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New community college off to good start in Valley

Published: Sun, September 27, 2009 @ 12:00 a.m.

While a faith-based grass-roots organization is to be commended for pushing the idea of a central campus for the new Eastern Gateway Community College that has been created to serve the Mahoning Valley, the reality is that it will be many years before such a concept takes root.

Indeed, Ohio’s chancellor of higher education, Eric Fingerhut, the architect of the multi-county two-year institution, made it clear from the outset that a central campus was not a priority. In fact, Fingerhut told The Vindicator last year that it would be at least 10 years before a single location could be established. There are several reasons for this: First, the new college must build up its enrollment so tuition becomes a key source of revenue; second, the four counties that were brought together to form Eastern Gateway, Mahoning, Trumbull, Columbiana and Jefferson, would have to all agree on the location; third, Mahoning, Trumbull and Columbiana counties would have to pass a levy dedicated to the community college — just as the voters of Jefferson County did in 1966 when they approved a one-mill levy for what began as Jefferson County Technical Institute.

Today, Jefferson Community College provides associate degrees for transfer to four-year colleges and universities. While Jefferson is now part of Eastern Gateway, it has 1,880 students, while enrollment from Mahoning, Trumbull and Columbiana counties total about 170.


ACTION, the faith-based organization advocating a central campus, should focus its energies on helping the new institution increase enrollment and should figure out how to sell the idea of a community college levy in the tri-county area.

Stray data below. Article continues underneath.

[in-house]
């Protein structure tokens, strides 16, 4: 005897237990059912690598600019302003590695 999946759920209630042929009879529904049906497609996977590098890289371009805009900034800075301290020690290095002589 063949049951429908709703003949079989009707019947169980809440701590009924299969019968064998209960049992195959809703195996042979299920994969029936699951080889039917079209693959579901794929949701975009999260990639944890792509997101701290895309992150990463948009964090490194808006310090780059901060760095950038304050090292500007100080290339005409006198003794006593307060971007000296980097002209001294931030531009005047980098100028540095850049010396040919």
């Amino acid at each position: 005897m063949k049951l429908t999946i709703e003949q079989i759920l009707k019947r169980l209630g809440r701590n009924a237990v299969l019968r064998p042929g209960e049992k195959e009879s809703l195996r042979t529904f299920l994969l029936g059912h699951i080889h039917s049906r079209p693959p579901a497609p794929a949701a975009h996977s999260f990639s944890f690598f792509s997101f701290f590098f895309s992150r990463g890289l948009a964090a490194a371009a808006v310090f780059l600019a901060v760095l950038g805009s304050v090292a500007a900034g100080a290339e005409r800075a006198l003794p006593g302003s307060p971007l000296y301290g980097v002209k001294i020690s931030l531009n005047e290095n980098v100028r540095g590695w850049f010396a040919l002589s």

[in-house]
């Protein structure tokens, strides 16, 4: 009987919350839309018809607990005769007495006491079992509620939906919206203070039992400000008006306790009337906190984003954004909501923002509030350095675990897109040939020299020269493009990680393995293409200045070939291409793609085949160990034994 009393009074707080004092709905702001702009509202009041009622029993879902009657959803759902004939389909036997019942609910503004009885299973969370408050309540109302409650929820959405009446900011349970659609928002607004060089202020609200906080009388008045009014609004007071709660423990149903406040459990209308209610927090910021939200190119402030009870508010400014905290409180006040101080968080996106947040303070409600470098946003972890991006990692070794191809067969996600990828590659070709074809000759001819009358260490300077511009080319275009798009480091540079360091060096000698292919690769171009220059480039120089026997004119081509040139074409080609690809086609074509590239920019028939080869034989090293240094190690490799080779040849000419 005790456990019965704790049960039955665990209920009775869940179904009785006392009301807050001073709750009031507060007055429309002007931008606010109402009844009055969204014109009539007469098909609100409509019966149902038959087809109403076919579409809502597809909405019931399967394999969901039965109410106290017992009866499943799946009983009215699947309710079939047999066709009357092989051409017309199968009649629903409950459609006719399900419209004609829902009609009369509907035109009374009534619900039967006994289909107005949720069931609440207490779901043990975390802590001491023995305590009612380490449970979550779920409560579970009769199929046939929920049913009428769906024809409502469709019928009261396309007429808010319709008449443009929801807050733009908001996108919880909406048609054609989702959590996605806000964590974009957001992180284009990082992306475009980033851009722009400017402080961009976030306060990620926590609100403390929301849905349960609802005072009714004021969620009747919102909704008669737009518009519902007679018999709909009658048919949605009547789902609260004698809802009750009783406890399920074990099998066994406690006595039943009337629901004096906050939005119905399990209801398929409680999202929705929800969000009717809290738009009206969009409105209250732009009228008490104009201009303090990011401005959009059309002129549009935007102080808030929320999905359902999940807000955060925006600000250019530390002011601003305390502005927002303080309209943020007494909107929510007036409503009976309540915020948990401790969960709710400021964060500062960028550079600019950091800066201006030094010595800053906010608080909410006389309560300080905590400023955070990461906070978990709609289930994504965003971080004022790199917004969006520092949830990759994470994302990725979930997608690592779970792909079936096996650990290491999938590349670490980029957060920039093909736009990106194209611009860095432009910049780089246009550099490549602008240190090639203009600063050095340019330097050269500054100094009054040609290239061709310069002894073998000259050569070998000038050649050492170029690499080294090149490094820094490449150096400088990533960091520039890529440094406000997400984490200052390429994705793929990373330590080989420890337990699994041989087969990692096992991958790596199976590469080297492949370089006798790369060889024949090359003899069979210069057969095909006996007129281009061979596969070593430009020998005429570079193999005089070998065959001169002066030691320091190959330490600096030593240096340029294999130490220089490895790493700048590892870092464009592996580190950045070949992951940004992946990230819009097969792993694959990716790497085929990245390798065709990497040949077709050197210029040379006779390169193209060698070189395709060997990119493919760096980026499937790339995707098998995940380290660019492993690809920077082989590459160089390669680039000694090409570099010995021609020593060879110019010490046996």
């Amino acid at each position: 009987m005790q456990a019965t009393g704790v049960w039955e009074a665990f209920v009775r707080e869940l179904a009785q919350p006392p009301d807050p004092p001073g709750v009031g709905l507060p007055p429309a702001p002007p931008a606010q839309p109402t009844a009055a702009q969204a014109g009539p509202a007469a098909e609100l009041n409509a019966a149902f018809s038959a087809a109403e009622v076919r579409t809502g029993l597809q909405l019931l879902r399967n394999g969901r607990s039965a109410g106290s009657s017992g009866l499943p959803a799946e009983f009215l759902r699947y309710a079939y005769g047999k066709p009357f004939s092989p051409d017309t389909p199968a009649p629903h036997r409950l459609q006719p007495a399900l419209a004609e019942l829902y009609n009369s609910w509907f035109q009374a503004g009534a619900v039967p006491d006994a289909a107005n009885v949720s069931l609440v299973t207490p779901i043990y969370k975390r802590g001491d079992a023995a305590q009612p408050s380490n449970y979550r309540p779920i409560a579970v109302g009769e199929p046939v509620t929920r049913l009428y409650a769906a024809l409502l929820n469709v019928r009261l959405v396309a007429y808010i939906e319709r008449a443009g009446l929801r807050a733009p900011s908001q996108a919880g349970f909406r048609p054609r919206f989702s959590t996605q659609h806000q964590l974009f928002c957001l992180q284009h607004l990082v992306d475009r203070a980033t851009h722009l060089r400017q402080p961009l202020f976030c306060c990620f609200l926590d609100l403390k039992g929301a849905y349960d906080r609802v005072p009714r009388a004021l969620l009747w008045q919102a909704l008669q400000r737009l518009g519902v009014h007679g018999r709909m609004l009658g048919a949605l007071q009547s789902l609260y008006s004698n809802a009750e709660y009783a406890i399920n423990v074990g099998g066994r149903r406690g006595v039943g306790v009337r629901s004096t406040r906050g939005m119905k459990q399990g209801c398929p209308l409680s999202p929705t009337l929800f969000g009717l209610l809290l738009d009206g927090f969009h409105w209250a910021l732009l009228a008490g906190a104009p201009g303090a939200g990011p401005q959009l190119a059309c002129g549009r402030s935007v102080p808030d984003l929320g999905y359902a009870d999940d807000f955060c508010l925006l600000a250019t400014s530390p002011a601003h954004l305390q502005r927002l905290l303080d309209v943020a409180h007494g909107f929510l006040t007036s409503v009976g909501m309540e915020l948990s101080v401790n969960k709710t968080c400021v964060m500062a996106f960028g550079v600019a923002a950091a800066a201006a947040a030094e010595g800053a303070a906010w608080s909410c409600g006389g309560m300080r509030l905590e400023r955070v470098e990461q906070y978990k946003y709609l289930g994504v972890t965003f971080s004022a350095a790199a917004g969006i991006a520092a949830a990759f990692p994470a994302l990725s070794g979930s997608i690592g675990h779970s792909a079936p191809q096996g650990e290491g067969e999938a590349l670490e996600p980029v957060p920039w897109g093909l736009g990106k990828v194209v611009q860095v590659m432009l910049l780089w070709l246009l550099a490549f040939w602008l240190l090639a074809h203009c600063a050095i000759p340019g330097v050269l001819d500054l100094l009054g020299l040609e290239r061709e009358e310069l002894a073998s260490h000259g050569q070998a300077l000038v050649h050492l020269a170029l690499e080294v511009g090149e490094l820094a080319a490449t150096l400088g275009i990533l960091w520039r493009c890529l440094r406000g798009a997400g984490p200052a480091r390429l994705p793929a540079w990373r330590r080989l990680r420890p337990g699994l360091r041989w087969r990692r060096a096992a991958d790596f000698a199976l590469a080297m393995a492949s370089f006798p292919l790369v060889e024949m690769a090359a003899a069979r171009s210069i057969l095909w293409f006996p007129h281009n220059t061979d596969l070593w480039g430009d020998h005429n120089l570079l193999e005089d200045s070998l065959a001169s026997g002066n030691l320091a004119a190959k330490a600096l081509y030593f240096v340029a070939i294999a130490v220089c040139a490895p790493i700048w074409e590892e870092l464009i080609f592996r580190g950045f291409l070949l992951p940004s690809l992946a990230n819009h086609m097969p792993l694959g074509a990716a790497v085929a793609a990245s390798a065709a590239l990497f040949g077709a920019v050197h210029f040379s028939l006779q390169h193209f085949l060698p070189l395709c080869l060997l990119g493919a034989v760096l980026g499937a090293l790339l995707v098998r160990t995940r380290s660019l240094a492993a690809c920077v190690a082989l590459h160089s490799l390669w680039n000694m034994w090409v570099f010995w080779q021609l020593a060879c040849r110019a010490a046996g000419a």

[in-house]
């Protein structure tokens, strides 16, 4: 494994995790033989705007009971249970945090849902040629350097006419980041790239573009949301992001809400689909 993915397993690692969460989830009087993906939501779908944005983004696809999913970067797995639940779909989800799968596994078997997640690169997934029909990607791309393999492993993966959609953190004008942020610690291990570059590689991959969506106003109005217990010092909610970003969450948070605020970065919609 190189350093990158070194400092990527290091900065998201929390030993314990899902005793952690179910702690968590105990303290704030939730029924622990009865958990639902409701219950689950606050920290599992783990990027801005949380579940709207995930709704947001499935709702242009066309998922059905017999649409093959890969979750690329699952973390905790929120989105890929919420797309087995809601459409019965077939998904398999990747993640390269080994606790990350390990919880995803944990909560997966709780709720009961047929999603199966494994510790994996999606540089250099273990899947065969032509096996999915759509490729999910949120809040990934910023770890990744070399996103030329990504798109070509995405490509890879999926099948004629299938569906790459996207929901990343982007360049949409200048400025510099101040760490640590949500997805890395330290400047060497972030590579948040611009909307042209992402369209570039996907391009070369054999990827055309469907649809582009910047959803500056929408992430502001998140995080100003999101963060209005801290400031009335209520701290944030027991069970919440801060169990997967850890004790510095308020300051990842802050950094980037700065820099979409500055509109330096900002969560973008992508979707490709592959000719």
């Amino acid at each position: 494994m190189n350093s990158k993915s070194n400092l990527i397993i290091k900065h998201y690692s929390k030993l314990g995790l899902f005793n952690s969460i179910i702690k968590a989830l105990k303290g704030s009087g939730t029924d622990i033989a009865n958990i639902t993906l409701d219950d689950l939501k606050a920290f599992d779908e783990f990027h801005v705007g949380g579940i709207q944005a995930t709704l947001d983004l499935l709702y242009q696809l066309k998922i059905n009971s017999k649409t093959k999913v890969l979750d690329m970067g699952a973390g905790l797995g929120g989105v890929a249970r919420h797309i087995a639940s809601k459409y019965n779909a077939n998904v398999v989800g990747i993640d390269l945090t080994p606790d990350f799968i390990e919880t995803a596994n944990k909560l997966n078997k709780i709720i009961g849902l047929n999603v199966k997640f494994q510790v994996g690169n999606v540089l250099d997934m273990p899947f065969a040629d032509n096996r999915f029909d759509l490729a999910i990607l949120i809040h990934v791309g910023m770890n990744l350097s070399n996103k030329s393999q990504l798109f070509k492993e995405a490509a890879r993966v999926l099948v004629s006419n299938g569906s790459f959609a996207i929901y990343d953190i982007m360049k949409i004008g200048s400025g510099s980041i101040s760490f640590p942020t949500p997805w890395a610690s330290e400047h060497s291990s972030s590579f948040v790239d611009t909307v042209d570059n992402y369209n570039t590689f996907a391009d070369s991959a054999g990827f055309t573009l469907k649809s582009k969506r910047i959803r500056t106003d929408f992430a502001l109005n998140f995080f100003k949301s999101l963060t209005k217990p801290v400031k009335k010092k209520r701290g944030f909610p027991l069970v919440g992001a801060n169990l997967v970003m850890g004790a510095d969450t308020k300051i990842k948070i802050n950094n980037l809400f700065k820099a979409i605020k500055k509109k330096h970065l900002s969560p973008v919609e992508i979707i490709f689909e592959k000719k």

While the notion of a college without walls, which is what Eastern Gateway is by virtue of courses being offered in several locations in and out of the Mahoning Valley, may be difficult to comprehend at first blush, it does make sense.

As Gov. Ted Strickland and Chancellor Fingerhut have noted, the goal is to make higher education accessible to the largest number of people in the Valley as possible.

The community college, which has established a headquarters with some classroom space at Northside Medical Center on Gypsy Lane, opened this fall offering 180 classes leading to 11 associate degrees and six certificate programs.

One of the key educational offerings is an accelerated LPN-RN nursing program at the Mahoning County Career and Technical Center and the Trumbull Career and Technical Center.

At the recent formal opening of Eastern Gateway Community College attended by Strickland, Fingerhut, U.S. Rep. Tim Ryan of Niles, D-17th, and others, Brenda Brady of North Bloomfield, a licensed practical nurse enrolled in the LPN-RN program, echoed the sentiments of many Valley residents when she said, “You’re giving me a legacy. You’re giving me a dream.”

That’s a pretty good start.